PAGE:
When Steve Morris launched Exit in
During the past 10 years, this built-in income supplement and “retirement plan” has helped Exit grow to approximately 1,100 franchises, largely in the U.S. Below, founder and CEO Steve Morris explains why Exit’s initial expansion efforts have been more successful south of the border than in Canada, and what his expectations are for Exit’s renewed focus on Canada, in conversation with REM Senior Editor Kathy Bevan.
REM: Why have Exit signs appeared more extensively in the
Steve Morris: The reason is opportunity. Initially what we did was divide
We sold it for $50,000 a district – $25,000 down, $25,000 in two years. And we broke the cardinal rule of franchising – we reached into the marketplace and took the top-producing agents to buy those districts. Normally, you don’t do that because when the market comes back, they put their other hat back on and go back to selling houses. So you don’t usually see top-producing agents selling franchises in a good market. But the recession had just fried most brokers like chickens – there weren’t too many left to draw from who had money. The top producers could generate money, no matter what the market was like. And to a top producer making a quarter of a million, buying one of our districts was like paying your taxes. So it wasn’t such a downside risk to buy in.
Then, faster than we thought, we had a syndicate of snowbirds who looked over the fence and said they wanted
Things were happening very fast and the
It was a very lucrative thing for us to do – to spend a lot of time in the
REM: What was happening with Exit in
Morris: The snowbirds who wanted
To a great degree, the ones who had bought the franchises here (in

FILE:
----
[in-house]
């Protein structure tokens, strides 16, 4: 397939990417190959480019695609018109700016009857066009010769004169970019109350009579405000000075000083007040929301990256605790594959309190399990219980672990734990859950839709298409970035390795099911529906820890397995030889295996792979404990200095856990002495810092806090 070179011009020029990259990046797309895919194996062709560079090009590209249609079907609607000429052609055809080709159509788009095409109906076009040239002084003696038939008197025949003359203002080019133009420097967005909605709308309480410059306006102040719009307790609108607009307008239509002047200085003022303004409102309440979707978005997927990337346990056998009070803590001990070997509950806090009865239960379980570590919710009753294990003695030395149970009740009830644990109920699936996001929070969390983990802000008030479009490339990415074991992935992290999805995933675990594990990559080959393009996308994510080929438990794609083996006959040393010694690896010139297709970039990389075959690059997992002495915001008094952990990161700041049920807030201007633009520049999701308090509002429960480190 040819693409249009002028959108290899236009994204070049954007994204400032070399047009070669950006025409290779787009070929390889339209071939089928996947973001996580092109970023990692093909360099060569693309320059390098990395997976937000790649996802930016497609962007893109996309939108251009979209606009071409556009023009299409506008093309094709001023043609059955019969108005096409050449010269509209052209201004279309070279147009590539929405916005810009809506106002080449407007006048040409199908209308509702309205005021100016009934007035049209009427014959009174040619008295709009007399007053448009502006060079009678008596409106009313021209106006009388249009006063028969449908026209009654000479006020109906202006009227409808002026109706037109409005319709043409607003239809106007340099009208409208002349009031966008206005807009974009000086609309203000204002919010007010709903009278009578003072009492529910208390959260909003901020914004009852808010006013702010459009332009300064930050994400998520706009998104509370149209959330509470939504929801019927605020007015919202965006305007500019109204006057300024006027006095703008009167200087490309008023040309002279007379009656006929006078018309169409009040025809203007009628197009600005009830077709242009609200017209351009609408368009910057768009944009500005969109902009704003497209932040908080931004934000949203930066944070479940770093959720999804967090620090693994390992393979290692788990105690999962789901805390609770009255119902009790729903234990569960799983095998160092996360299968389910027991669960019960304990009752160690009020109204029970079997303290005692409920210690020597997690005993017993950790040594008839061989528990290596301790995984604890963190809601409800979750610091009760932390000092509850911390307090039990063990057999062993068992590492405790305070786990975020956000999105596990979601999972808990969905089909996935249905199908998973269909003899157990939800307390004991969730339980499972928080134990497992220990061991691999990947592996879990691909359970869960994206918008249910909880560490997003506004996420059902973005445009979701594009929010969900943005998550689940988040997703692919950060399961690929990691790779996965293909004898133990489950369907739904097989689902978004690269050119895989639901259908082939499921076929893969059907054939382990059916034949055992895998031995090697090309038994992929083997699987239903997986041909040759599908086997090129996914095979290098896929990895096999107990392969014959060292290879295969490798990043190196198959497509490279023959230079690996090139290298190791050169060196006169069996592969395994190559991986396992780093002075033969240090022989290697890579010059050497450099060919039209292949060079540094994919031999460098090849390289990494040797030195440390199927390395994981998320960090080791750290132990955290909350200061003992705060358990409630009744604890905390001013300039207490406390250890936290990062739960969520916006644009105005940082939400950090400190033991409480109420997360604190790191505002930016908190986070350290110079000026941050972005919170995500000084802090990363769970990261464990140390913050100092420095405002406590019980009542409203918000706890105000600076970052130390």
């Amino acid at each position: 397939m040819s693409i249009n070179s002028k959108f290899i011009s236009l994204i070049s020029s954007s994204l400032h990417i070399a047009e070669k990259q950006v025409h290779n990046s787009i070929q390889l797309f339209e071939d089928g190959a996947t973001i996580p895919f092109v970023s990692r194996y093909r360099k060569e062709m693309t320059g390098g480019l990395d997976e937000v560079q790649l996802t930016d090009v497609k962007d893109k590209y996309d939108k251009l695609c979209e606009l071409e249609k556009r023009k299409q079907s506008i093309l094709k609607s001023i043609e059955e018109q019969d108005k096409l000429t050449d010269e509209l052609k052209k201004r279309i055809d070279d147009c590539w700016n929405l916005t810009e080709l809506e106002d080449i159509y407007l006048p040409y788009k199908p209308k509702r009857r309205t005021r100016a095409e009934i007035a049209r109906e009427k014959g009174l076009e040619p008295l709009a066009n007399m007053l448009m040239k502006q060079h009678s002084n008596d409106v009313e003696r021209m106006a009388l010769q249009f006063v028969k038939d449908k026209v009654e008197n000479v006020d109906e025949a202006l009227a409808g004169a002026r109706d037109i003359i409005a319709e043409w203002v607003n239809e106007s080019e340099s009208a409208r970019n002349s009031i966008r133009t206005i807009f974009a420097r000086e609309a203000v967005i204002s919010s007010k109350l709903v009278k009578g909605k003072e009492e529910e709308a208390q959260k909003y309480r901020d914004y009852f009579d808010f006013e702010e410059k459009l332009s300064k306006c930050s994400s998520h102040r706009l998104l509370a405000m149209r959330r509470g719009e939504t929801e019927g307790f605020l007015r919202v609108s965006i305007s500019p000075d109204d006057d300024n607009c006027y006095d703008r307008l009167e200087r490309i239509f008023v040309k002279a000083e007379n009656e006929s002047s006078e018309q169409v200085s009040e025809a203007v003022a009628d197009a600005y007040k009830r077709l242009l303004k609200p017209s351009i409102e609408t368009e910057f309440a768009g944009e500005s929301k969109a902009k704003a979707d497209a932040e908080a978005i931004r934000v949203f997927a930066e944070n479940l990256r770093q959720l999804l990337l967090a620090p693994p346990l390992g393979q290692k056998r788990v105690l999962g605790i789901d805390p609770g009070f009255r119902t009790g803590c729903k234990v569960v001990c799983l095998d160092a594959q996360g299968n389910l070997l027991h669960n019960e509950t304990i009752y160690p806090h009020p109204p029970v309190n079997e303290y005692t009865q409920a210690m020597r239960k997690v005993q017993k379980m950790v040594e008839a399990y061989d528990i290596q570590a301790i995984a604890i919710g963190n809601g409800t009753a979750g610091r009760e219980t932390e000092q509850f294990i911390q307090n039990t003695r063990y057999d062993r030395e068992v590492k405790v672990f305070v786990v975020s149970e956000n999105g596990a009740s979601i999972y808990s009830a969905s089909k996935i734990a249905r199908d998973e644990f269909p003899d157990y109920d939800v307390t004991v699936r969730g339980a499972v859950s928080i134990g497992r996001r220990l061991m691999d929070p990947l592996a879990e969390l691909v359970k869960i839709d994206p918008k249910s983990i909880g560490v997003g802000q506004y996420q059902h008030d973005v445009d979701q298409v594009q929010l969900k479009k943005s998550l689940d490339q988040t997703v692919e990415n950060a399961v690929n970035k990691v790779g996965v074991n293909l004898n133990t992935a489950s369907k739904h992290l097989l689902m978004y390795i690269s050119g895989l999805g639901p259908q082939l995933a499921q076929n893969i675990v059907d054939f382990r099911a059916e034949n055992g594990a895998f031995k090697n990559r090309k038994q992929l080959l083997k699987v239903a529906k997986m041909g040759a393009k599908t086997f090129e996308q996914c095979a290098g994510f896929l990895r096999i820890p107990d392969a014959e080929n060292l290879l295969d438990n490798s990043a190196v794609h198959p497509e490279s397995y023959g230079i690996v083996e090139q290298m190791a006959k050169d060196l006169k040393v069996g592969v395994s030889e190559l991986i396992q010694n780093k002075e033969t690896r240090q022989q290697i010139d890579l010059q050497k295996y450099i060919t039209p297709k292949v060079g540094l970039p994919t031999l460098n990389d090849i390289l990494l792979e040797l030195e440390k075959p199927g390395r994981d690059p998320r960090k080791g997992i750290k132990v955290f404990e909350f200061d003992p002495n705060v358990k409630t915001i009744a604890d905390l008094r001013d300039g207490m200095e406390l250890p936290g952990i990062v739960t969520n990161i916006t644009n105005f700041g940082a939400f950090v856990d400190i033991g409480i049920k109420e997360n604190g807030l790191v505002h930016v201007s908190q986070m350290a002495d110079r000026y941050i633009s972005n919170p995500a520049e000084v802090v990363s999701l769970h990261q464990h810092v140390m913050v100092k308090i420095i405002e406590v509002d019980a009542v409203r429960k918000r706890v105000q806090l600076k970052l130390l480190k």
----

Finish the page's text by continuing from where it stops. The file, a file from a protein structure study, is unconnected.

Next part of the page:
REM: How important is growth in
Morris: Absolutely important. The first objective in the
Then our objective is to open up the West this year. Our president in
Right now we have 56 offices and 1,000 agents in
REM: And just what does work when you’re pounding that pavement?
Morris: We have a team of people – including me – who deliver group presentations, called “60 Minutes with Exit”.
In the insurance business there was an agent out of
In the Re/Max organization, I’d done hundreds of presentations, but they were always one-on-one. But I began thinking about telling the sales story to a group. And there’s a rule of thumb in the real estate business: if you supply the food and drink, real estate agents will follow you anywhere. So we began putting on the presentation. We’d sit people down for an hour, provide a great spread of food, and do these presentations as often as five days a week in
I still do these presentations – I do 65 a year. I’ve also got six other people who do the same thing, right across the country, in
REM: Once you get someone interested, what “sells” them on Exit?
Morris: What’s been the blowtorch to really make this hot? We specialize in teaching, training and coaching. We do this through apprenticeship – a top performer is going to be teaching you, whatever it is that you’re about to learn. These are people who have done it, are doing it – you fly under the wing of a champion to access that “pass me down” wisdom.
When we put in our trainers, we say from an apprenticeship standpoint, if you’re not making more than $500,000 doing what you’re going to teach, I don’t want you teaching anybody anything. When you arrive, I want the people you’re teaching to know you’re a pro.